New research from Aviva suggests that 15% of divorced people did not realise that their pensions after divorce could be impacted by getting divorced. More than a third (34%) made no claim on their former partner’s pension so that it was not included as an asset in the settlement when they did divorce. Almost one in twelve (8%) divorcees say they did not have their own pension savings as they were relying on their partner to finance their retirement.
As a result of divorce, as many as one in five (19%) say they will be, or are, significantly worse off in retirement.
Aviva’s research revealed that in order to supplement their income following a divorce, one-third of divorcees (32%) said that they dipped into their savings; one in five (20%) used credit cards for everyday living expenses; a similar number (18%) borrowed from friends or family; and just over one in seven (15%) regularly sold clothing, toys or other household items to make ends meet.
Aviva reported that one in eight (12%) respondents admitted to having to go out to work, having not worked before their divorce, or get a second job (10%). One in eight (12%) also cut back, or cancelled, their pension contributions, putting their future retirement income further at risk.
As the average age for getting divorced hits an all time high of 47 years and 5 months for men and 44 years and 9 months for women4, it’s fair to assume that the levels of wealth accumulated in couples’ pension pots may also be fairly high and so not including pension valuations on divorce could be costly.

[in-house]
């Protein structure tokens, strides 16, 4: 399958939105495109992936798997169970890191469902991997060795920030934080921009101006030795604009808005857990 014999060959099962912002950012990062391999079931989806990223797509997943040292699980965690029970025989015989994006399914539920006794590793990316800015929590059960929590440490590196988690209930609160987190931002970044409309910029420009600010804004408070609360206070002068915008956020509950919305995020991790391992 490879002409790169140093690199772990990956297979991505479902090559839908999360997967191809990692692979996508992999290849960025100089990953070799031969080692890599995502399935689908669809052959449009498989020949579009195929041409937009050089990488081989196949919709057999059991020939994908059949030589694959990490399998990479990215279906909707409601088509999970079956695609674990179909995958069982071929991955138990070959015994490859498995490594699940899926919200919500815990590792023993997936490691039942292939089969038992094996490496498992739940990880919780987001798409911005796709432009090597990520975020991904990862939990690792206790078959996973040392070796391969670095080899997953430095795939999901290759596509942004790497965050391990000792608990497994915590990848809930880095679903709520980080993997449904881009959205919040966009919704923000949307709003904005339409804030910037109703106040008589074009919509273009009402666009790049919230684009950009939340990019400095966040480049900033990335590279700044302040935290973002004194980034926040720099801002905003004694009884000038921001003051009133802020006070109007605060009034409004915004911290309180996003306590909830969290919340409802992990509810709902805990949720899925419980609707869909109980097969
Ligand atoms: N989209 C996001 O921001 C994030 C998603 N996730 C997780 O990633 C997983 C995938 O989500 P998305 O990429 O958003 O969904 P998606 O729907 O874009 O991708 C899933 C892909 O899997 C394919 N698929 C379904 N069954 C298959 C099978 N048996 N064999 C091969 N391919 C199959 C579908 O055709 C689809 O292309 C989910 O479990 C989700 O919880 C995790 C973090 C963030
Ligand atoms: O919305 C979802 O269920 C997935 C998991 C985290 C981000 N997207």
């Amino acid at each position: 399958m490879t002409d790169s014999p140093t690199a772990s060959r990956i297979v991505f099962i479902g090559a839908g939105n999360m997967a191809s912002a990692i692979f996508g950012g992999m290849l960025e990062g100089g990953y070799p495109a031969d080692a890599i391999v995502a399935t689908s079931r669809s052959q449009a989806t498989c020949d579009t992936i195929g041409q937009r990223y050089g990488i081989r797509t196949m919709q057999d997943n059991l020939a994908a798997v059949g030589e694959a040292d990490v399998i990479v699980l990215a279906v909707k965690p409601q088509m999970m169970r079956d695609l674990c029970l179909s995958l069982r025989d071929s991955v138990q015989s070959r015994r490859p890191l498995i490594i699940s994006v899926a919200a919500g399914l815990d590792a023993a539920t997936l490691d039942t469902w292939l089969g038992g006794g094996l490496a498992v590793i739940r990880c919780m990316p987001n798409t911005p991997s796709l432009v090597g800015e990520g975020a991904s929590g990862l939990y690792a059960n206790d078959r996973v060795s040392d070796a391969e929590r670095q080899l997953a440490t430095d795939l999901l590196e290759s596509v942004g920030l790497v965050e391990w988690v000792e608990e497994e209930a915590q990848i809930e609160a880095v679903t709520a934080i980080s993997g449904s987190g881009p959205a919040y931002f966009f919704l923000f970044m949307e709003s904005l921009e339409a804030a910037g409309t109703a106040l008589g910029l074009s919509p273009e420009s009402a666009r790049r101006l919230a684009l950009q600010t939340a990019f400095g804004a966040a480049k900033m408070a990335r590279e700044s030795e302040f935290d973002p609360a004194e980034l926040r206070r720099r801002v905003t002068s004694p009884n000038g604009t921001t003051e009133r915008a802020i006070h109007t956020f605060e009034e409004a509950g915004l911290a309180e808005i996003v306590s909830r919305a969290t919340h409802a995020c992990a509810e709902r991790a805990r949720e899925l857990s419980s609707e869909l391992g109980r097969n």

As the research from Aviva goes to, it can be often the case that one party will have significant pension provision, and the other party may have little or none in comparison. Clearly, having a cash equivalent transfer value to consider for any pension assets could be a relevant factor in any financial settlement process on separation and divorce. There are several options available to the Family Court when dealing with pensions during the process of dealing with financial assets on separation and divorce – this includes pension sharing, earmarking and offsetting against other available readily identified capital assets but this can often be a very complex issue so, as well as seeking legal advice and help on the issues, sometimes it can also be beneficial for couples to contact seek separate independent financial advice on how best to value pensions and the cost consequence of any particular Order being made in relation to them.
This article is for informational purposes only and does not constitute legal advice. It is recommended that specific professional advice is sought before acting on any of the information given.